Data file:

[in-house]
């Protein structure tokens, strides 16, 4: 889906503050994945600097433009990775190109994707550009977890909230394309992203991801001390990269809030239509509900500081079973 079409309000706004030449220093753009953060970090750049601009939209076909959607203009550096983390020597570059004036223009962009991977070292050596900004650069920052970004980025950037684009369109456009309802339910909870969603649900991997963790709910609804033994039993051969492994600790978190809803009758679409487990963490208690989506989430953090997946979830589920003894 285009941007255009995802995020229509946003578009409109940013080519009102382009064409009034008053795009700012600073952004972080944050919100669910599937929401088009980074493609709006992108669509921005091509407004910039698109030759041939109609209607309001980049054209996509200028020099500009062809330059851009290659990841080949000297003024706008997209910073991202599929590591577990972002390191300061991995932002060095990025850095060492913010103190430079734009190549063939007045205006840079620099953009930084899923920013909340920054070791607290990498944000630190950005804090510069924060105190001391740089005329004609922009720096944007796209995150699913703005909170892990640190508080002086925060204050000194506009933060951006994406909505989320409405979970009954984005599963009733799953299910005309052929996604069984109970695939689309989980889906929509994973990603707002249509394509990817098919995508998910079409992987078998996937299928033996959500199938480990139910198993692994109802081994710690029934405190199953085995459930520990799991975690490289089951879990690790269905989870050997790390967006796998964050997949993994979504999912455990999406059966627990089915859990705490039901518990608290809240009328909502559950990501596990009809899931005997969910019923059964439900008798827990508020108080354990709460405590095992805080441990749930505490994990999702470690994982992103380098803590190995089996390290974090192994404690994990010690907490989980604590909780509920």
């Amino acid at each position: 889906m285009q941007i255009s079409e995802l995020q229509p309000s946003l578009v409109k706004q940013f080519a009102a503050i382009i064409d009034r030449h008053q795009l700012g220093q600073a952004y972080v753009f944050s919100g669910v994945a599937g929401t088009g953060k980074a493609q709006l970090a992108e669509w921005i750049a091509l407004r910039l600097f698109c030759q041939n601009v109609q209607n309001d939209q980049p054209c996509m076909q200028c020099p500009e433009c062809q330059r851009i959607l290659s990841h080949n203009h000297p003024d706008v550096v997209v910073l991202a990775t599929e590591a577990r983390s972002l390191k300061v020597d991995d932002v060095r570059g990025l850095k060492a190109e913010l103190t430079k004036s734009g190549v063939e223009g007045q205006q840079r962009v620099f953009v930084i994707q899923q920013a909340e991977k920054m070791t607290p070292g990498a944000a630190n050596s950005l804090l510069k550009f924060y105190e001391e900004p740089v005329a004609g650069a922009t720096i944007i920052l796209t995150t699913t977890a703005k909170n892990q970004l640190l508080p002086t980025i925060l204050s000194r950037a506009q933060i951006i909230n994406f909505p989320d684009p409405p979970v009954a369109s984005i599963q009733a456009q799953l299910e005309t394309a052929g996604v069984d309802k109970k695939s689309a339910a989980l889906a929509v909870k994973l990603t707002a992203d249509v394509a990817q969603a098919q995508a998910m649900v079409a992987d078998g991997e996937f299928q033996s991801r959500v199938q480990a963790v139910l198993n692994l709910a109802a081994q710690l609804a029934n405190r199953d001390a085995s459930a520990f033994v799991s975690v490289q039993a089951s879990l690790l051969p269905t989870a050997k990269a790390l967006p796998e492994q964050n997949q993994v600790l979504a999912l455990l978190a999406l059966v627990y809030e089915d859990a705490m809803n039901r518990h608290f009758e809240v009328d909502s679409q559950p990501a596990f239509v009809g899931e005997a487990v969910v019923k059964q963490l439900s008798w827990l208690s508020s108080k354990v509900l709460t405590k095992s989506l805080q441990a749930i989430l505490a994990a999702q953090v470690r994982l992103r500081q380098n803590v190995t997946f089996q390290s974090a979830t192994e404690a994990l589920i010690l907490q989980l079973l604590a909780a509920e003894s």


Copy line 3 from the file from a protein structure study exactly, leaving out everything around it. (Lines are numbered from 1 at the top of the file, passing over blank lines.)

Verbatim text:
């Amino acid at each position: 889906m285009q941007i255009s079409e995802l995020q229509p309000s946003l578009v409109k706004q940013f080519a009102a503050i382009i064409d009034r030449h008053q795009l700012g220093q600073a952004y972080v753009f944050s919100g669910v994945a599937g929401t088009g953060k980074a493609q709006l970090a992108e669509w921005i750049a091509l407004r910039l600097f698109c030759q041939n601009v109609q209607n309001d939209q980049p054209c996509m076909q200028c020099p500009e433009c062809q330059r851009i959607l290659s990841h080949n203009h000297p003024d706008v550096v997209v910073l991202a990775t599929e590591a577990r983390s972002l390191k300061v020597d991995d932002v060095r570059g990025l850095k060492a190109e913010l103190t430079k004036s734009g190549v063939e223009g007045q205006q840079r962009v620099f953009v930084i994707q899923q920013a909340e991977k920054m070791t607290p070292g990498a944000a630190n050596s950005l804090l510069k550009f924060y105190e001391e900004p740089v005329a004609g650069a922009t720096i944007i920052l796209t995150t699913t977890a703005k909170n892990q970004l640190l508080p002086t980025i925060l204050s000194r950037a506009q933060i951006i909230n994406f909505p989320d684009p409405p979970v009954a369109s984005i599963q009733a456009q799953l299910e005309t394309a052929g996604v069984d309802k109970k695939s689309a339910a989980l889906a929509v909870k994973l990603t707002a992203d249509v394509a990817q969603a098919q995508a998910m649900v079409a992987d078998g991997e996937f299928q033996s991801r959500v199938q480990a963790v139910l198993n692994l709910a109802a081994q710690l609804a029934n405190r199953d001390a085995s459930a520990f033994v799991s975690v490289q039993a089951s879990l690790l051969p269905t989870a050997k990269a790390l967006p796998e492994q964050n997949q993994v600790l979504a999912l455990l978190a999406l059966v627990y809030e089915d859990a705490m809803n039901r518990h608290f009758e809240v009328d909502s679409q559950p990501a596990f239509v009809g899931e005997a487990v969910v019923k059964q963490l439900s008798w827990l208690s508020s108080k354990v509900l709460t405590k095992s989506l805080q441990a749930i989430l505490a994990a999702q953090v470690r994982l992103r500081q380098n803590v190995t997946f089996q390290s974090a979830t192994e404690a994990l589920i010690l907490q989980l079973l604590a909780a509920e003894s």